After she admittedly failed to live on the minimum wage in August, Rep. Jan Schakowsky (D-Ill.) has voiced strong support for increasing workers’ pay. At a forum at Roosevelt University in Chicago on Tuesday, she came out in support for making paid sick leave mandatory.
A co-sponsor of the proposed Schedules That Work Act (HR 5159), Schakowsky said at the forum that the bill is designed to protect low-wage workers from employer retaliation when they request time off for sickness, childcare, secondary job requirements or to attend school. She also expressed support for the Family and Medical Insurance Leave Act (HR 3712), which mandates paid sick leave for all workers, and the Healthy Families Act (HR 1286), which establishes seven earned paid sick leave days each year.
“These are winnable fights,” Schakowsky said. “We’re starting to win them now.”
Schakowsky also said a good reason to raise the minimum wage was to support women. Nearly two-thirds of minimum wage workers are women, according to the National Women’s Law Center. Providing paid sick leave will allow more women to take care of their children and families, Schakowsky said.
Jessica Milli, a senior researcher at the Institute for Women’s Policy Research, told about 70 people attending the forum that 42 percent of private-sector workers in Chicago currently have extremely limited or no access to paid sick leave. Women are slightly more likely to have access than men, but even then, there is disparity. She said 53 percent of Hispanic women, 40 percent of black women and 35 percent of white women have no access to paid sick leave in Chicago, with slightly higher rates for men.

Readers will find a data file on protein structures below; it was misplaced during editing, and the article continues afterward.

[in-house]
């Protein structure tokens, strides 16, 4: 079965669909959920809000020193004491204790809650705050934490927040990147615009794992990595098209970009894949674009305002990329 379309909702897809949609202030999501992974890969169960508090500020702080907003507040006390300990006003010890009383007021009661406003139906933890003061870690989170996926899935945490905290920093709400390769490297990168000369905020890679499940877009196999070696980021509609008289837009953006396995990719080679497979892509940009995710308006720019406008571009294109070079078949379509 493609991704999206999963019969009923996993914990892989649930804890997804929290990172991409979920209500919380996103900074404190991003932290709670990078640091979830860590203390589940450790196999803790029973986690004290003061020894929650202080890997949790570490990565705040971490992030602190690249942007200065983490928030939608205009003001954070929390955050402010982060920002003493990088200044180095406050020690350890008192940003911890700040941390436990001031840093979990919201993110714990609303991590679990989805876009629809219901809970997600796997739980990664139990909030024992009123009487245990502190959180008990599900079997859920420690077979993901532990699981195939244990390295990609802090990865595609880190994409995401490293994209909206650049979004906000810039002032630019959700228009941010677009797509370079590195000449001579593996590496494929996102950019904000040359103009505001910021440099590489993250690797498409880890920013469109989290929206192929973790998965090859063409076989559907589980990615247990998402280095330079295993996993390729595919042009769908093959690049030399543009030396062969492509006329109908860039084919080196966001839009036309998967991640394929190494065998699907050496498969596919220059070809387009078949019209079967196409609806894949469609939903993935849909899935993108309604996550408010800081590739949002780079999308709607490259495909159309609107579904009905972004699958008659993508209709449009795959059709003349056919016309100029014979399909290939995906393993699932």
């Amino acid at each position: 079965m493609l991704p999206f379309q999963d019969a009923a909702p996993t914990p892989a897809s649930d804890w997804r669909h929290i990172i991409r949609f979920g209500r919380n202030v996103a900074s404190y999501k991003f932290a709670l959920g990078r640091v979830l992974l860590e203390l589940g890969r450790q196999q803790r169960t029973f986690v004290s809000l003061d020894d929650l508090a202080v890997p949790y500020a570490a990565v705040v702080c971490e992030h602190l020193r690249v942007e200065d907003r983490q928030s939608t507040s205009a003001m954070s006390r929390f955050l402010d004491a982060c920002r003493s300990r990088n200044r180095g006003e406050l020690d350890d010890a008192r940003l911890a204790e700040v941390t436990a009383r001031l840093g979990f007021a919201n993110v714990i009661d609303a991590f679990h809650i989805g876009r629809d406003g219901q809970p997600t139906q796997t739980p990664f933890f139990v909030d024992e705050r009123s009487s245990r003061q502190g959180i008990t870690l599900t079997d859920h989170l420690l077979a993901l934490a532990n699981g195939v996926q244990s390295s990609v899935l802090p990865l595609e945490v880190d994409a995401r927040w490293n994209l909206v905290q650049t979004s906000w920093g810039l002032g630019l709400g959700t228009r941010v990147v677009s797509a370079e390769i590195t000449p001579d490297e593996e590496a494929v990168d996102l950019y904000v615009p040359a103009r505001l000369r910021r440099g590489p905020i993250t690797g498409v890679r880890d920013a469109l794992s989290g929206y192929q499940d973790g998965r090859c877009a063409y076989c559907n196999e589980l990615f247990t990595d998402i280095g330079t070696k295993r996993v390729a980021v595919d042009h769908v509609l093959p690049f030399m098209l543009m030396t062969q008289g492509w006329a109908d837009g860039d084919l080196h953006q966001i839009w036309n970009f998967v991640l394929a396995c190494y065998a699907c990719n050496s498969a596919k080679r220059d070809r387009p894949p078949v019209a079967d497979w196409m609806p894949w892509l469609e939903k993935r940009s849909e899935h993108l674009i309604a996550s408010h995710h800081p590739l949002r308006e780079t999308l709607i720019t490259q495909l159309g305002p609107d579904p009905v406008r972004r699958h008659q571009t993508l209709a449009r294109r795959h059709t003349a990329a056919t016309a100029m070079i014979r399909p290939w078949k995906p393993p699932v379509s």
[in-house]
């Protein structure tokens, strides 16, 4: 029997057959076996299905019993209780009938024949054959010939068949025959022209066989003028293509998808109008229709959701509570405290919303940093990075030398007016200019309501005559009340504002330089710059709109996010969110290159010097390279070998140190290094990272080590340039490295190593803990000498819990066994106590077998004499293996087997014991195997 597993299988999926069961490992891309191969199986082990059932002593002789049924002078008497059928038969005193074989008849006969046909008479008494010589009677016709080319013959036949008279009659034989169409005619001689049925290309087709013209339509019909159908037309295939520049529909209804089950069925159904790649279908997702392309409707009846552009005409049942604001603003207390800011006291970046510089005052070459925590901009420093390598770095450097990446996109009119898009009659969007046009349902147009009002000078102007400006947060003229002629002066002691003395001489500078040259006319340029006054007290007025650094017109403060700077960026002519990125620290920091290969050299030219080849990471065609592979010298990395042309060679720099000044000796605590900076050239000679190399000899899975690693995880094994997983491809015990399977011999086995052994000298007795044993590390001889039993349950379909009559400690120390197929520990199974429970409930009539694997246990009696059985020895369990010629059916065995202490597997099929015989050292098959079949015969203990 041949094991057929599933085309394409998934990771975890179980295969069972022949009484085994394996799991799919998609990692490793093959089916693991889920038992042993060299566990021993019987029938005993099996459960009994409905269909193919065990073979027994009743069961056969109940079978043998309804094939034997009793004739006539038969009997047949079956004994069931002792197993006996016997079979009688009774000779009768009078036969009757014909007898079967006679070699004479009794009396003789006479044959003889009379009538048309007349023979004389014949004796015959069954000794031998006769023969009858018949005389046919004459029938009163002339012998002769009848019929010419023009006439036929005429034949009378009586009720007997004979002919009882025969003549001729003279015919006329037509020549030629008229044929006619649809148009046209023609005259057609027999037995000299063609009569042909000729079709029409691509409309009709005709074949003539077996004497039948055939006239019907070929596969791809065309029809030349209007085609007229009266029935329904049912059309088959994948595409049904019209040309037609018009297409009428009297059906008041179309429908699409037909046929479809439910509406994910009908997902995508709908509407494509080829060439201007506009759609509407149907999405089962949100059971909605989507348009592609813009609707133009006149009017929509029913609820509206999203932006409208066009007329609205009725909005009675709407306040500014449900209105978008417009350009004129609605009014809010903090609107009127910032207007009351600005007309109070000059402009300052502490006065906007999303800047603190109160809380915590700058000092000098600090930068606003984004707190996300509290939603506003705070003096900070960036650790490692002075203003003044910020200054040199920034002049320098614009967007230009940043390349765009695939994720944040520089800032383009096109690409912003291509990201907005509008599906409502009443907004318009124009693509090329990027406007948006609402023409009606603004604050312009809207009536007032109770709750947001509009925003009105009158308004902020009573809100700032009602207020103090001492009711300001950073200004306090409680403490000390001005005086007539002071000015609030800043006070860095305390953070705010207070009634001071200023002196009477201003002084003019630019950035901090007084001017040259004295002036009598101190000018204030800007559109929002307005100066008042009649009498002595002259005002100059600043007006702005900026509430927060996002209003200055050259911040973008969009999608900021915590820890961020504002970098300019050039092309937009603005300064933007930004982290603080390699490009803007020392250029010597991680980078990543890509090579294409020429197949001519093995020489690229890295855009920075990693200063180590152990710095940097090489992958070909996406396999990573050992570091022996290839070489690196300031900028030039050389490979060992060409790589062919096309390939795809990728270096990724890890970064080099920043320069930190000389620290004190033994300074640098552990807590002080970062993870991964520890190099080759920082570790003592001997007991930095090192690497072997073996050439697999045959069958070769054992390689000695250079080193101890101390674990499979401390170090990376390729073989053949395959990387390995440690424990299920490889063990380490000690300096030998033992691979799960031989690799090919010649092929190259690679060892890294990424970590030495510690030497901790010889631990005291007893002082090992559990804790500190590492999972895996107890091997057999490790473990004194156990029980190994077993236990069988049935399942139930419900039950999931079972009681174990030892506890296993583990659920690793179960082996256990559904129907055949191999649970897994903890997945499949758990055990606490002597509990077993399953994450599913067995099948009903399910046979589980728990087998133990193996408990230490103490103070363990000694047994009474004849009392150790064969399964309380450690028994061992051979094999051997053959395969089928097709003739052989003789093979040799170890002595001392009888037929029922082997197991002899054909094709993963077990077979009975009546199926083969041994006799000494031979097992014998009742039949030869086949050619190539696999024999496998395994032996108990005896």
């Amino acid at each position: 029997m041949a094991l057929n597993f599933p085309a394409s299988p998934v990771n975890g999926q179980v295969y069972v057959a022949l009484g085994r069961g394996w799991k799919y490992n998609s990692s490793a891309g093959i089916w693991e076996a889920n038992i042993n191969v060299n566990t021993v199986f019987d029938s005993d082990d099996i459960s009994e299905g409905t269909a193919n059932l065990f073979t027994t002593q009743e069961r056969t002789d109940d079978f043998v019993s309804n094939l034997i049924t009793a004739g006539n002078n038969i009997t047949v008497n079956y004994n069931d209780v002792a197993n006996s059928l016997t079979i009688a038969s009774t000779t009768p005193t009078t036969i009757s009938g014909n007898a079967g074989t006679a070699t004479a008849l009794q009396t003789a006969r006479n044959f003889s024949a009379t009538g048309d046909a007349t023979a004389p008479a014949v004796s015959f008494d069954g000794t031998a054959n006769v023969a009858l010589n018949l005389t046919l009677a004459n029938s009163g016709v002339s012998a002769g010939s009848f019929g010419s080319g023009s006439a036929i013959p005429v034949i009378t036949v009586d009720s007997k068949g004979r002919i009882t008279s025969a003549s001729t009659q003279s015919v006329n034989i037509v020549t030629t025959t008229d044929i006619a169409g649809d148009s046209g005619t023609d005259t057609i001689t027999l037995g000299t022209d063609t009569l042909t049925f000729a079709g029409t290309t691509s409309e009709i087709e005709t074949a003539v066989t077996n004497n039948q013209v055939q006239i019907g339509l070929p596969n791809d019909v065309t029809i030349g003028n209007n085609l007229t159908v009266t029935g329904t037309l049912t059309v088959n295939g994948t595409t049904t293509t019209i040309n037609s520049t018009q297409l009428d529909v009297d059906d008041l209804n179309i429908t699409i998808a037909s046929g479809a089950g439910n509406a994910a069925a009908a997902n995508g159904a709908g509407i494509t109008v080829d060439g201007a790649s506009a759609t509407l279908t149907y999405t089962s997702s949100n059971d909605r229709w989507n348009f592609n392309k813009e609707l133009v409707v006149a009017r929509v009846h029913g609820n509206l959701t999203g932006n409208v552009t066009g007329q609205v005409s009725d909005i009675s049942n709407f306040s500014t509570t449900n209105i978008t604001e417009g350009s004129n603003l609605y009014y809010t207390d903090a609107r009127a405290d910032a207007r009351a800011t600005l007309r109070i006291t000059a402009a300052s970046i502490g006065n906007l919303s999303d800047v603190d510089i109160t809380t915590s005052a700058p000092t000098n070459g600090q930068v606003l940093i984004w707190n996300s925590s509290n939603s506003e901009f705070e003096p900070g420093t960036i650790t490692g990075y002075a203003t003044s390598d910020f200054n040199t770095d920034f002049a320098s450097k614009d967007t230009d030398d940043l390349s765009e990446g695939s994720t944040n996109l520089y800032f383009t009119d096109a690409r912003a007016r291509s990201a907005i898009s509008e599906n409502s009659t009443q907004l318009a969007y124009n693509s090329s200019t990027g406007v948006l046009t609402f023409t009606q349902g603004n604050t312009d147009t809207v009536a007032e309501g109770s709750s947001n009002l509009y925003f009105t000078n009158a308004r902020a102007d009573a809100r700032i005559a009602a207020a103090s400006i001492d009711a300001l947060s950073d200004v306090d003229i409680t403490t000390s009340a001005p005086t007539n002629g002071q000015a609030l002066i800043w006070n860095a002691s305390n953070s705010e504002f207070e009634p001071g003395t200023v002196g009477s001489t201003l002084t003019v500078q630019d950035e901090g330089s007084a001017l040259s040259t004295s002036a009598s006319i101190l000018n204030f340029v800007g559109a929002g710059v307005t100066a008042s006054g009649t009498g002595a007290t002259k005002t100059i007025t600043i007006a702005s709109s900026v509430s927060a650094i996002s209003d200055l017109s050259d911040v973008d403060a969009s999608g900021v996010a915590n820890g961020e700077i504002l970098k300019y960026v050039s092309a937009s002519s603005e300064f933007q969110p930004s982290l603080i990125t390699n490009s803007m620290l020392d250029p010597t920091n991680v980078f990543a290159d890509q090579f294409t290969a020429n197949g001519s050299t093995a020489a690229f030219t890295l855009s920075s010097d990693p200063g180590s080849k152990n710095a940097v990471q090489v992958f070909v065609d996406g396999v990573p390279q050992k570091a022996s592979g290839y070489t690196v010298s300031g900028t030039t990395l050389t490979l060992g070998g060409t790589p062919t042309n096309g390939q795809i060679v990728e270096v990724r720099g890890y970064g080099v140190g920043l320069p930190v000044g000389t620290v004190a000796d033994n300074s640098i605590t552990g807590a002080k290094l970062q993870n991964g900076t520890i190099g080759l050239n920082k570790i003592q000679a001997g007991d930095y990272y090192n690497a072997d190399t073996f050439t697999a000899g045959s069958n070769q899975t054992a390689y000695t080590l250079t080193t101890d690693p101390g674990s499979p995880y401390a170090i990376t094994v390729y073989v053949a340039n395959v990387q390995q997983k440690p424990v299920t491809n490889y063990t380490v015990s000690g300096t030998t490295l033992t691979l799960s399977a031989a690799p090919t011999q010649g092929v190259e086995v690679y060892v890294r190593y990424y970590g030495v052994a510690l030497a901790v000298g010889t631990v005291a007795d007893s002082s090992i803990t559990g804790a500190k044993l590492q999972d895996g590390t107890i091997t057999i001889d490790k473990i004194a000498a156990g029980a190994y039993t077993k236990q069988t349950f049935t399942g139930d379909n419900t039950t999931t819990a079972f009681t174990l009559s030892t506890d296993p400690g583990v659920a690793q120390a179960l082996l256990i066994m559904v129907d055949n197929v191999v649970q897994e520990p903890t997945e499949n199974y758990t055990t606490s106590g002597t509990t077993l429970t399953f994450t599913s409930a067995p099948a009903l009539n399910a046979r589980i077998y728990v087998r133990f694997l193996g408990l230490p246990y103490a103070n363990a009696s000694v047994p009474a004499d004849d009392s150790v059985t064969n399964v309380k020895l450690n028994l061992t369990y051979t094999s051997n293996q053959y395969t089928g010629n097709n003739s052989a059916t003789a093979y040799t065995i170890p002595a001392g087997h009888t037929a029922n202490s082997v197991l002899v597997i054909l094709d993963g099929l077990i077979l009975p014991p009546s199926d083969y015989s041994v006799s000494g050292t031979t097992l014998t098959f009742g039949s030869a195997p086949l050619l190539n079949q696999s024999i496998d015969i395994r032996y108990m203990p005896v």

“When women succeed, America succeeds,” Schakowsky said. “That’s not a slogan, it’s just a fact.”
Chicago aldermen Joe Moore (49th Ward), Will Burns (4th Ward) and Toni Foulkes (15th Ward) also attended the forum, along with Illinois State Representatives Christian Mitchell, Lisa Hernandez and Daniel Biss and 39th District state representative candidate Will Guzzardi. Burns chairs the Mayor Rahm Emanuel-appointed Minimum Wage Working Group, of which Moore is a member. It advocates raising the city’s minimum wage to $13 per hour, and Foulkes has voiced her support for a higher minimum wage in the past.
Carlos Romero, an organizer with Restaurant Opportunities Chicago, a workers’ organization that advocates for better conditions for restaurant workers, said he wasn’t surprised by the pitch.
“It’s reelections,” Romero said. “This is an opportunity for us to get s–t done.”